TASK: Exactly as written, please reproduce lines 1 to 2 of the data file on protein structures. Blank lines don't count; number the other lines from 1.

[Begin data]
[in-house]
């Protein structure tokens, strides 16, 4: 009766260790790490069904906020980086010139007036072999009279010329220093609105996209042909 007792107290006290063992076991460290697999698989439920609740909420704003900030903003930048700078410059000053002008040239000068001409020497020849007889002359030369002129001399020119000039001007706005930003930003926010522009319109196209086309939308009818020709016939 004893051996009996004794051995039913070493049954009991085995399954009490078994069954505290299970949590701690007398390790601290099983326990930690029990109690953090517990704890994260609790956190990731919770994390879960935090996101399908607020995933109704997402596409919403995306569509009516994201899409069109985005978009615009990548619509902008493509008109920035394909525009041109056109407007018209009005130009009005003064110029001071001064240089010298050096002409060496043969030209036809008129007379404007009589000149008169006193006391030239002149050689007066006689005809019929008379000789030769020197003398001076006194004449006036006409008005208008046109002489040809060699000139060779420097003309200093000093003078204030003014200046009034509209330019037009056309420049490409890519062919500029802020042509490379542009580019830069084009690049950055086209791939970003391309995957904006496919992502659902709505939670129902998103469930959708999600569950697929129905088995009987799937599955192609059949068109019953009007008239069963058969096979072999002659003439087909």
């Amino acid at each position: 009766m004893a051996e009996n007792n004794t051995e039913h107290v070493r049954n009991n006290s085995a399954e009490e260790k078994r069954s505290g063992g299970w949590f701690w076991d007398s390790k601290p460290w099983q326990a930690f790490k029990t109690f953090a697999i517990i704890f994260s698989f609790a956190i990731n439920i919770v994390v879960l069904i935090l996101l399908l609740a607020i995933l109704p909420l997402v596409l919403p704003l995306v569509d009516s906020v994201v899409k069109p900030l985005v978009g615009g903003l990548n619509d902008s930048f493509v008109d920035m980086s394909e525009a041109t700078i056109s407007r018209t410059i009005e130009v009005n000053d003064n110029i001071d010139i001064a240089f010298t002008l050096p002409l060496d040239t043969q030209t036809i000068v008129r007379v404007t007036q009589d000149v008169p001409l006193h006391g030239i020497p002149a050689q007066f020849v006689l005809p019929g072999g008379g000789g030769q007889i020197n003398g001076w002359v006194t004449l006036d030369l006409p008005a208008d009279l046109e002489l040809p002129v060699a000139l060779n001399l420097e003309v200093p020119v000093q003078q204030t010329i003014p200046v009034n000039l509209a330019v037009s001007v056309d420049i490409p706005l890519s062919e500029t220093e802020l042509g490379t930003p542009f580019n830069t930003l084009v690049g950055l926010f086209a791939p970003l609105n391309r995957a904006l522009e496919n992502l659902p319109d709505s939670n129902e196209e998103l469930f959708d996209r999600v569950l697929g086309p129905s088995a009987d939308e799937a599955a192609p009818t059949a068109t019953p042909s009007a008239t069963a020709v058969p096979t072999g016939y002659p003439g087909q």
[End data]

[in-house]
């Protein structure tokens, strides 16, 4: 009766260790790490069904906020980086010139007036072999009279010329220093609105996209042909 007792107290006290063992076991460290697999698989439920609740909420704003900030903003930048700078410059000053002008040239000068001409020497020849007889002359030369002129001399020119000039001007706005930003930003926010522009319109196209086309939308009818020709016939 004893051996009996004794051995039913070493049954009991085995399954009490078994069954505290299970949590701690007398390790601290099983326990930690029990109690953090517990704890994260609790956190990731919770994390879960935090996101399908607020995933109704997402596409919403995306569509009516994201899409069109985005978009615009990548619509902008493509008109920035394909525009041109056109407007018209009005130009009005003064110029001071001064240089010298050096002409060496043969030209036809008129007379404007009589000149008169006193006391030239002149050689007066006689005809019929008379000789030769020197003398001076006194004449006036006409008005208008046109002489040809060699000139060779420097003309200093000093003078204030003014200046009034509209330019037009056309420049490409890519062919500029802020042509490379542009580019830069084009690049950055086209791939970003391309995957904006496919992502659902709505939670129902998103469930959708999600569950697929129905088995009987799937599955192609059949068109019953009007008239069963058969096979072999002659003439087909």